In a nation politically divided, Oswego East appears to come together

by Ethan Mikolay

26 October 2017


According to Pew Research Center, who surveyed about 5,000 adults, 57% of Republicans and 67% of Democrats have a friend group comprised primarily of those with similar political views, according to the study published by CNN on October 5th.

This study highlights a tendency for people to surround themselves with others who share their political beliefs.

Even at Oswego East, students and staff have fostered their own political beliefs and perspectives, but the trend here seems to contradict the findings of the study.

My political ideology does not have an impact on who I am friends with. A lot of my friends aren’t Republican like me and it does not affect our friendship. Disagreements lead to discussions to find solutions and compromises,” junior president of the National Teenage Republicans Club Carolyn Humphrey said.

Although she identifies with a specific political party, Humphrey said that she is open to debate and encourages discussion to find common ground.

Similarly, the president of the Young Democrats, junior Enan Srivastava, said that he separates his political ideology from his personal relationships.

“Some of my best friends align with the opposite political party. We get along just fine,” Srivastava said.

Srivastava added that both clubs are friendly with one another. The groups plan to work together on community service projects, hold mock congresses, and learn more about how the political parties operate.

History teacher Matthew Engelhardt, meanwhile, said that he has seen political divisiveness impact a number of friendships and relationships.

“I have all political affiliations in my family, so I grew up with those discussions. I know that you can have different values and still respect one another,” Engelhardt said.

However, while clubs and staff at Oswego East promote open discussion and collaboration, the same cannot be said about the rest of the country.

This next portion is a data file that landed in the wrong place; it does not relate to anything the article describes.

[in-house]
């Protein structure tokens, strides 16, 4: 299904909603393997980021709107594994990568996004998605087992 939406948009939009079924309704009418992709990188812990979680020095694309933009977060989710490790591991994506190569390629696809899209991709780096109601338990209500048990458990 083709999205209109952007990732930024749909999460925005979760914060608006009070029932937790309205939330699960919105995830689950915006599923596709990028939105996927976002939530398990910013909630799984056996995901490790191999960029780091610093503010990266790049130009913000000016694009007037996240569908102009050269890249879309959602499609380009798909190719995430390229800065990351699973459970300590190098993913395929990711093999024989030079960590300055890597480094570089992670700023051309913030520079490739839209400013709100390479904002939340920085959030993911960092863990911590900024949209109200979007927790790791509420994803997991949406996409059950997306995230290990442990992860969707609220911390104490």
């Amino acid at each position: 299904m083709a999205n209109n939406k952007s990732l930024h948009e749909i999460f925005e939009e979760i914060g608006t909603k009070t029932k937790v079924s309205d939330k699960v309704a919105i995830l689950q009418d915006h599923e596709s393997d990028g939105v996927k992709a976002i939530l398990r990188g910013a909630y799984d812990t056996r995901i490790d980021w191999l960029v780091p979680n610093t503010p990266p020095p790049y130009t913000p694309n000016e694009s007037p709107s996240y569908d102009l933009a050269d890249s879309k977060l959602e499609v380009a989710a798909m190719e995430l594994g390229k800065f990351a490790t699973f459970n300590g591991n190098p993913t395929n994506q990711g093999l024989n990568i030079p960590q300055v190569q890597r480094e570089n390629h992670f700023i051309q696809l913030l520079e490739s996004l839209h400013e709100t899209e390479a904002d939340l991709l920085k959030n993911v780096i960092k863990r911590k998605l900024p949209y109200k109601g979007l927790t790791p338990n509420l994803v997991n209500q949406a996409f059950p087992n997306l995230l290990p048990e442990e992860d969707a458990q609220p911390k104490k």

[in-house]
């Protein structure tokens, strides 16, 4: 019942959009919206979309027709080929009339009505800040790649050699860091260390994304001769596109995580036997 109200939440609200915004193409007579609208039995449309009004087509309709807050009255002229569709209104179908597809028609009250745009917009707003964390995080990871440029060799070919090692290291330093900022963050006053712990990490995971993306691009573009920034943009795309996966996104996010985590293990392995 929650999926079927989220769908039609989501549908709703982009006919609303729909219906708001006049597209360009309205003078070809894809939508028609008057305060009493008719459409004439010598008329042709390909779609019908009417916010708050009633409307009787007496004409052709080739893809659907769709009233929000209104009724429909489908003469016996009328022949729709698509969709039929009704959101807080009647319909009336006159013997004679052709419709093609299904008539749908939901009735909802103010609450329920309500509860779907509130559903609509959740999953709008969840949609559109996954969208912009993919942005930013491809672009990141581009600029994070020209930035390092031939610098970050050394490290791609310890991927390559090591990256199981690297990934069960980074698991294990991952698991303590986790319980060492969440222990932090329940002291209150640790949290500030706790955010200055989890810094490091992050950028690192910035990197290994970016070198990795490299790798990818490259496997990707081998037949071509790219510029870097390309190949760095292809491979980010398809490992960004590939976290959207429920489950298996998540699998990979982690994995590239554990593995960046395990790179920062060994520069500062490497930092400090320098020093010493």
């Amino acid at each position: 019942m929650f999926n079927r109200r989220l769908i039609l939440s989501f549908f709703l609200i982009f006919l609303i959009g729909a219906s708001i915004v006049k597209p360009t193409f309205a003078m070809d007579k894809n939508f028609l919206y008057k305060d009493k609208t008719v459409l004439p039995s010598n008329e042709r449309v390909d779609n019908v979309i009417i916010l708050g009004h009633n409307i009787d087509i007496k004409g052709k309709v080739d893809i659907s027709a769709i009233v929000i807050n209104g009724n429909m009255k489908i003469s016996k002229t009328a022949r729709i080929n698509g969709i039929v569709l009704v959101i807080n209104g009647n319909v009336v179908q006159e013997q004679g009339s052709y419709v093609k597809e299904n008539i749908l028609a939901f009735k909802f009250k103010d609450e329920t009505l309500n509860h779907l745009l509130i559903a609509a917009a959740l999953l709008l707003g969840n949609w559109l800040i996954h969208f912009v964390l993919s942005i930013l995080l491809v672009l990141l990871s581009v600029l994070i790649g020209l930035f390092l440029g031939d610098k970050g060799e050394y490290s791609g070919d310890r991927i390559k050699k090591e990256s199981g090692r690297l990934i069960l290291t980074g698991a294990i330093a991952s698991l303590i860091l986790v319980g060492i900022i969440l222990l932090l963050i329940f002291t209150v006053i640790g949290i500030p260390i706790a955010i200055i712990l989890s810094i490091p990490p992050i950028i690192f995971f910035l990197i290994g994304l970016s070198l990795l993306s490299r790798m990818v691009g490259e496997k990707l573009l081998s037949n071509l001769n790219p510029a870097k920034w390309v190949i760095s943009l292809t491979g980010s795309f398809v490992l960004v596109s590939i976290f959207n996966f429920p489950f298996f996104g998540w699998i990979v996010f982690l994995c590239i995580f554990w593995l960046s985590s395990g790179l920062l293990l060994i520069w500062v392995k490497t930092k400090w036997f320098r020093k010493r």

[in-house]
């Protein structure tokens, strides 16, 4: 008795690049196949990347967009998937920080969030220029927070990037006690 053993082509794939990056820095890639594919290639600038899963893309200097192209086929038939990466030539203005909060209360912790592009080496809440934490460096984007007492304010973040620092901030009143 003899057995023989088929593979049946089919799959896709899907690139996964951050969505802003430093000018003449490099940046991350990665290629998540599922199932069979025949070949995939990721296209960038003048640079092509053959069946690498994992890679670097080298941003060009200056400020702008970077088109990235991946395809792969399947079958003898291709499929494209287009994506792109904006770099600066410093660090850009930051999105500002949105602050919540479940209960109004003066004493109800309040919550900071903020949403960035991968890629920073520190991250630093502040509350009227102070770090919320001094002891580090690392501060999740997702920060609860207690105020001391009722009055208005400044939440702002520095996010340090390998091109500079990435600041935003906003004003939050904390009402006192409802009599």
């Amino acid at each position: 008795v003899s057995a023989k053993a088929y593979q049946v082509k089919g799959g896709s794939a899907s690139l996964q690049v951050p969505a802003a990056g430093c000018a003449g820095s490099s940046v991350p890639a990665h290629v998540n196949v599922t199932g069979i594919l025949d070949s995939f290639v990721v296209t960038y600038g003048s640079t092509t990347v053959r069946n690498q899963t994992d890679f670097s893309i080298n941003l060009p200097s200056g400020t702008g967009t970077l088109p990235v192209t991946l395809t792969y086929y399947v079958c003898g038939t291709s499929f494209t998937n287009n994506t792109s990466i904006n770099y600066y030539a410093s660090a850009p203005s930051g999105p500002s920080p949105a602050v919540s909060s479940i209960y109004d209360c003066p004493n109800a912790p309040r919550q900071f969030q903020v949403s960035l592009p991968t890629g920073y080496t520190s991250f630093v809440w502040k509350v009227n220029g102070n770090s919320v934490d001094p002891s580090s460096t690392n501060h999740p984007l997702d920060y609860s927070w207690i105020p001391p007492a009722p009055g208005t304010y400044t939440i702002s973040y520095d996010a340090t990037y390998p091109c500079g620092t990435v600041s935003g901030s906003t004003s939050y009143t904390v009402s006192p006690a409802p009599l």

In 2016, a Pew Research Center study found that about 40% of Republicans and Democrats get one-sided online news from friends and family, according to the same report.

“Internet news sources have helped spread the news, but they’ve also contributed to the growth of fake news,” Srivastava said.

With the introduction of online news sources, it’s critical to know how to navigate through the vast swathes of information.

“I think there are unreliable news sources on both sides. Younger generations tend to form political values through Twitter, but I think it’s important to seek out reliable platforms and have civil and educated conversations,” Humphrey said. “That way, there can be an advancement toward less of a divide.”

In recent years, Twitter has become a controversial but influential outlet for political debate. While it can be used as a medium to share reliable news, it can also be used to increase the political divide.

“With the creation of social media everyone now has a voice. I think this can be a little overwhelming at times, but I ultimately think this is for the better,” senior Clayton Thueson said. “A lot of what I see on Twitter and other news outlets is just trying to invoke [an] emotional response out of their audience.”

On an individual level, students can use objective reasoning to curb this political polarization. However, teachers can also play an important role in developing political beliefs.

“When having discussions, we teach students [in class] how to evaluate biases and different perspectives,” Engelhardt added. “It’s important for them to be able to recognize issues from all sides.”



Ethan Mikolay is a staff writer for Oswego East High School’s online news magazine the HOWL

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